Lorenzo Garcia, former superintendent in El Paso, has been sentenced to sentenced to 3.5 years in prison for fraud for manipulating test scores to collect $56,000 in bonuses and misleading the school board to steer a $450,000 no-bid contract to his mistress.
Garcia, who was hired in 2006, worked with administrators to pre-test 10th graders and assign low scorers to ninth or 11th grade, so their scores wouldn’t be counted in the critical 10th-grade year. After repeating ninth grade, students were moved to 11th grade. Older students were told to drop out and get a GED.
In some cases, when the district needed to improve its graduation rate, it gave students credit for computer-based classes or “turbo-mesters,” which were 90-minute sessions in which students earned a full semester worth of credits.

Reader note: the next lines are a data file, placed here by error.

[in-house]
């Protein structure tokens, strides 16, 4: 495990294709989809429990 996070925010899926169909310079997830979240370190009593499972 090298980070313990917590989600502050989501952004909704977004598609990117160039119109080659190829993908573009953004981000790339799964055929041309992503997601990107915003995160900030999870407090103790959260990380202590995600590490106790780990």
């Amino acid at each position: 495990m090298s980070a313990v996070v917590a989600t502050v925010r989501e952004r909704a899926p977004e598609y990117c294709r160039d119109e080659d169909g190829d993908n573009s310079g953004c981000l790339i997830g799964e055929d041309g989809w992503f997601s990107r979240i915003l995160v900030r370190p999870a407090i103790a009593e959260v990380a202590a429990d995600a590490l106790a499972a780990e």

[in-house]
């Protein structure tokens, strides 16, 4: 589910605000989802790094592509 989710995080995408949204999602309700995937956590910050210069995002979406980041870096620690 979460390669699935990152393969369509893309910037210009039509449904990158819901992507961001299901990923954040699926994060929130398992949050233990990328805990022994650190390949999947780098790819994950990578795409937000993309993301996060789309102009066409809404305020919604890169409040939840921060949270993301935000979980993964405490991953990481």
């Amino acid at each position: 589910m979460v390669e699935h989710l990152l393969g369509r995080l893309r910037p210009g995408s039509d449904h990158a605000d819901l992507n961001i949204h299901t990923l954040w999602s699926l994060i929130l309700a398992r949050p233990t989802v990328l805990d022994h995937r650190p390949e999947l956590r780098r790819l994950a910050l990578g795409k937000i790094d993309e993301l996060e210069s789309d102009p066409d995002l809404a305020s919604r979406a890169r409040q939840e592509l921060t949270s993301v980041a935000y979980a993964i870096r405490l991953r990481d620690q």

“One girl got two semesters in three hours, in the last day of school, while her teacher was collecting books,” said former principal Stephen Lane, one of five people allowed to testify before Briones sentenced Garcia.
When Lane protested Garcia’s methods, he was fired and escorted out of the building by police.
High school test scores rose and El Paso’s rating improved from “academically acceptable” in 2005 to “recognized” in 2010. Then someone noticed all those missing 10th graders.